Back in the halcyon days of the Kerry campaign, before the Swiftvets got themselves organized, we used to hear about Kerry’s “band of brothers.” This was a reference to some of his Vietnam comrades who publicly supported the Kerry campaign and may have made a difference in the crucial Iowa caucus. To me, though, Kerry’s band of brothers brought to mind his fellow liberal-pacificsts in the Senate, such as Mark Hatfield of Oregon who boasts: “I was the only senator who voted against both the Democrat and Republican resolutions authorizing the use of force in the 1991 Gulf War. In my final years in the Senate, I opposed President Clinton’s decision to send American troops to Bosnia. During my 30 years in the Senate, I never once voted in favor of a military appropriations bill.”
But guess what? Mark Hatfield has endorsed President Bush. Hatfield explains:
My support is based on the fact that our world changed on Sept. 11, 2001, a day on which we lost more American lives than we did in the attack on Pearl Harbor. I know from my service in the Senate that Saddam Hussein was an active supporter of terrorism. He used weapons of mass destruction on innocent people and left no doubt that he would do so again. It was crucial to the cause of world peace that he be removed from power. Having seen atrocious loss in World War II, I understand the devastation of armed conflict. We have paid dearly with American and Iraqi lives for our commitment, but we cannot afford the alternative. Nor can we afford a president who puts a wet finger in the air and turns over his decisions to pollsters.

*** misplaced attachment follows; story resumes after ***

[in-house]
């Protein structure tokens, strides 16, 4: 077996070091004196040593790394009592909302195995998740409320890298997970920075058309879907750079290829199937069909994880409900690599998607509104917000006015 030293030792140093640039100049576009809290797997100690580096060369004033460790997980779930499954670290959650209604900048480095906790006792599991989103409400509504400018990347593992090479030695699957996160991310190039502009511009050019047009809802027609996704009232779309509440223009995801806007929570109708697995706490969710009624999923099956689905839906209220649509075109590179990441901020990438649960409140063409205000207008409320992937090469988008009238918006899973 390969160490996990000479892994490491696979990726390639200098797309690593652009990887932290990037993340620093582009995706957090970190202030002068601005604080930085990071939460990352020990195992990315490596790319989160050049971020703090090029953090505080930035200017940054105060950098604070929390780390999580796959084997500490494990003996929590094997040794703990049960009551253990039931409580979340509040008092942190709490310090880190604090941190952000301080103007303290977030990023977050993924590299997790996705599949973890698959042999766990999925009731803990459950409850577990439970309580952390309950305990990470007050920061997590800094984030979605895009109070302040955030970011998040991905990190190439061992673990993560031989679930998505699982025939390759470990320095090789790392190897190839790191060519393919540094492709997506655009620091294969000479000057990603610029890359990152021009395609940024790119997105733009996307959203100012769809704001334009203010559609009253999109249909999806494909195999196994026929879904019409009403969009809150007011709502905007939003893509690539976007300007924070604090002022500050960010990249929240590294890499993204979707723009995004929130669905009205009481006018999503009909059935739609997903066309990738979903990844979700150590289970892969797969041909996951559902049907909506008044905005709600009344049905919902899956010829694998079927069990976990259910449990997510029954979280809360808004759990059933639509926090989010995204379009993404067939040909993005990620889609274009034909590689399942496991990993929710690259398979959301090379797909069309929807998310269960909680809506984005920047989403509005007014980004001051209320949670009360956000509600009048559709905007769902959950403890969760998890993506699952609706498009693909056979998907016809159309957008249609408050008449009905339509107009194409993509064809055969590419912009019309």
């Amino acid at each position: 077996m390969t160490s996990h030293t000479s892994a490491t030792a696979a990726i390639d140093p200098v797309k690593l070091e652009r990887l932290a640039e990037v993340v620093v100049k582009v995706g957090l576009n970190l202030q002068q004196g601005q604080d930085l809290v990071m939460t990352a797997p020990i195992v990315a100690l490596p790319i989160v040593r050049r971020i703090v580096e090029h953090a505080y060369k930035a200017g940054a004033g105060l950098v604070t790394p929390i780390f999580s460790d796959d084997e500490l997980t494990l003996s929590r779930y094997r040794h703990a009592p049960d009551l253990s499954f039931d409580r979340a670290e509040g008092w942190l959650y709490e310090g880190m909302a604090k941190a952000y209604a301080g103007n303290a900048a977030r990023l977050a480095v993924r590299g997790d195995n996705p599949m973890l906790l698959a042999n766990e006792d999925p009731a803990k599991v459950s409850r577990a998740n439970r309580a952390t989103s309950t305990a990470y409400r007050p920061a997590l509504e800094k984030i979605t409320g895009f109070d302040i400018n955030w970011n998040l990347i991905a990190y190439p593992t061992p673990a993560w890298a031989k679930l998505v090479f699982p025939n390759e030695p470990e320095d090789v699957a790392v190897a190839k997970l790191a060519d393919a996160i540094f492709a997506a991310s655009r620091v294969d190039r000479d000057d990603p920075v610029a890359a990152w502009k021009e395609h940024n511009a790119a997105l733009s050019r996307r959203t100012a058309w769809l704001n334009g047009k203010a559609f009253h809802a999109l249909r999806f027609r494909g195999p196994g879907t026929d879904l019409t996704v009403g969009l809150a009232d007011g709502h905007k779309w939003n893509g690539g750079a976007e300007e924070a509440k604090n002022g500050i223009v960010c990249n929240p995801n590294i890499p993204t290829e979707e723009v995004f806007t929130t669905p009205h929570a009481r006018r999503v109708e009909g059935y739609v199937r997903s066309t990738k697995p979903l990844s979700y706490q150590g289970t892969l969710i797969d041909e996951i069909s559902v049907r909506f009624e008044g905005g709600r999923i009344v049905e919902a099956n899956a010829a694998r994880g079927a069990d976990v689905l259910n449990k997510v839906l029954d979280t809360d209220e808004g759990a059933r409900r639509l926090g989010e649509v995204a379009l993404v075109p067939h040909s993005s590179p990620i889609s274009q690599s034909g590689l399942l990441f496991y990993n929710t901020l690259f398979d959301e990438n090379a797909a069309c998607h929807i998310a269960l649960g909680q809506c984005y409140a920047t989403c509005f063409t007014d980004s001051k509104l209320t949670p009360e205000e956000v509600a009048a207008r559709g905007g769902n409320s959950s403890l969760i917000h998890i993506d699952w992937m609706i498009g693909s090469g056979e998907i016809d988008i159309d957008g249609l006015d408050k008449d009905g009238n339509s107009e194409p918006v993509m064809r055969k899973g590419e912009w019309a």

I’m not sure what significance, if any, Hatfield’s endorsement has. It may help Bush in Oregon, where Hatfield is one of the most popular figures ever. On the other hand, if Oregon is in play, Bush is probably as good as elected whether he wins there or not. Nor do I believe that Hatfield’s endorsement signifies a pro-Bush trend among aging doves. On the other hand, if even Mark Hatfield understands that the world changed on 9/11 to the detriment of John Kerry’s candidacy, then it’s not surprising to see Bush doing relatively well with “security moms” and much better than before with Jewish voters.